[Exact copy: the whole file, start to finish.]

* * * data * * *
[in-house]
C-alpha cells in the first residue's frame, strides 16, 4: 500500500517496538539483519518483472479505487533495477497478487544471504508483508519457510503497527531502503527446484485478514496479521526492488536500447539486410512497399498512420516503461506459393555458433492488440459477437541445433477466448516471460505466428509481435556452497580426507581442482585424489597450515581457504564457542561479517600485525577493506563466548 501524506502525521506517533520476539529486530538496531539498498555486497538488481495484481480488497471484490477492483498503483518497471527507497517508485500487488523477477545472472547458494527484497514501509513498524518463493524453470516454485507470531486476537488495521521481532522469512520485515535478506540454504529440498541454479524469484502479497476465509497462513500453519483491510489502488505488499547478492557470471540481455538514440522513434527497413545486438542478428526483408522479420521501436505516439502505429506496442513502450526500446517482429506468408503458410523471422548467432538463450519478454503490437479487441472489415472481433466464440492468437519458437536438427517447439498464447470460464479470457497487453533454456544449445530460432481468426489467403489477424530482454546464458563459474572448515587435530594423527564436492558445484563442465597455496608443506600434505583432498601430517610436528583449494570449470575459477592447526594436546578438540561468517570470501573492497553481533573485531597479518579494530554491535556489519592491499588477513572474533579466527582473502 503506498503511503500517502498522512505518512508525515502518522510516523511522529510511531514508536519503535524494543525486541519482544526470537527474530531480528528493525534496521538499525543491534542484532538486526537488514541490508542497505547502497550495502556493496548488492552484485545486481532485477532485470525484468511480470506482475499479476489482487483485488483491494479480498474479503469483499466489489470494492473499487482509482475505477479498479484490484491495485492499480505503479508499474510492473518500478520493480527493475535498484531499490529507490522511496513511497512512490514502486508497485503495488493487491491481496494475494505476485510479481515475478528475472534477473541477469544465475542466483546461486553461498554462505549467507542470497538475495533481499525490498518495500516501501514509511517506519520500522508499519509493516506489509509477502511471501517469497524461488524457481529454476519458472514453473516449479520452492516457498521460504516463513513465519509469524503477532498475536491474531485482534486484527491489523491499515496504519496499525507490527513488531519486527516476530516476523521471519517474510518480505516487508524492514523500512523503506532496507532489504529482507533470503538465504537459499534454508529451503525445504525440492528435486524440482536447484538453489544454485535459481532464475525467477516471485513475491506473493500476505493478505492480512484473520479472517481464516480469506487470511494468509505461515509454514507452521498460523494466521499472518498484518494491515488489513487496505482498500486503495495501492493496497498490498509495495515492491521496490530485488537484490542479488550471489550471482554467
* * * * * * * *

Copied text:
[in-house]
C-alpha cells in the first residue's frame, strides 16, 4: 500500500517496538539483519518483472479505487533495477497478487544471504508483508519457510503497527531502503527446484485478514496479521526492488536500447539486410512497399498512420516503461506459393555458433492488440459477437541445433477466448516471460505466428509481435556452497580426507581442482585424489597450515581457504564457542561479517600485525577493506563466548 501524506502525521506517533520476539529486530538496531539498498555486497538488481495484481480488497471484490477492483498503483518497471527507497517508485500487488523477477545472472547458494527484497514501509513498524518463493524453470516454485507470531486476537488495521521481532522469512520485515535478506540454504529440498541454479524469484502479497476465509497462513500453519483491510489502488505488499547478492557470471540481455538514440522513434527497413545486438542478428526483408522479420521501436505516439502505429506496442513502450526500446517482429506468408503458410523471422548467432538463450519478454503490437479487441472489415472481433466464440492468437519458437536438427517447439498464447470460464479470457497487453533454456544449445530460432481468426489467403489477424530482454546464458563459474572448515587435530594423527564436492558445484563442465597455496608443506600434505583432498601430517610436528583449494570449470575459477592447526594436546578438540561468517570470501573492497553481533573485531597479518579494530554491535556489519592491499588477513572474533579466527582473502 503506498503511503500517502498522512505518512508525515502518522510516523511522529510511531514508536519503535524494543525486541519482544526470537527474530531480528528493525534496521538499525543491534542484532538486526537488514541490508542497505547502497550495502556493496548488492552484485545486481532485477532485470525484468511480470506482475499479476489482487483485488483491494479480498474479503469483499466489489470494492473499487482509482475505477479498479484490484491495485492499480505503479508499474510492473518500478520493480527493475535498484531499490529507490522511496513511497512512490514502486508497485503495488493487491491481496494475494505476485510479481515475478528475472534477473541477469544465475542466483546461486553461498554462505549467507542470497538475495533481499525490498518495500516501501514509511517506519520500522508499519509493516506489509509477502511471501517469497524461488524457481529454476519458472514453473516449479520452492516457498521460504516463513513465519509469524503477532498475536491474531485482534486484527491489523491499515496504519496499525507490527513488531519486527516476530516476523521471519517474510518480505516487508524492514523500512523503506532496507532489504529482507533470503538465504537459499534454508529451503525445504525440492528435486524440482536447484538453489544454485535459481532464475525467477516471485513475491506473493500476505493478505492480512484473520479472517481464516480469506487470511494468509505461515509454514507452521498460523494466521499472518498484518494491515488489513487496505482498500486503495495501492493496497498490498509495495515492491521496490530485488537484490542479488550471489550471482554467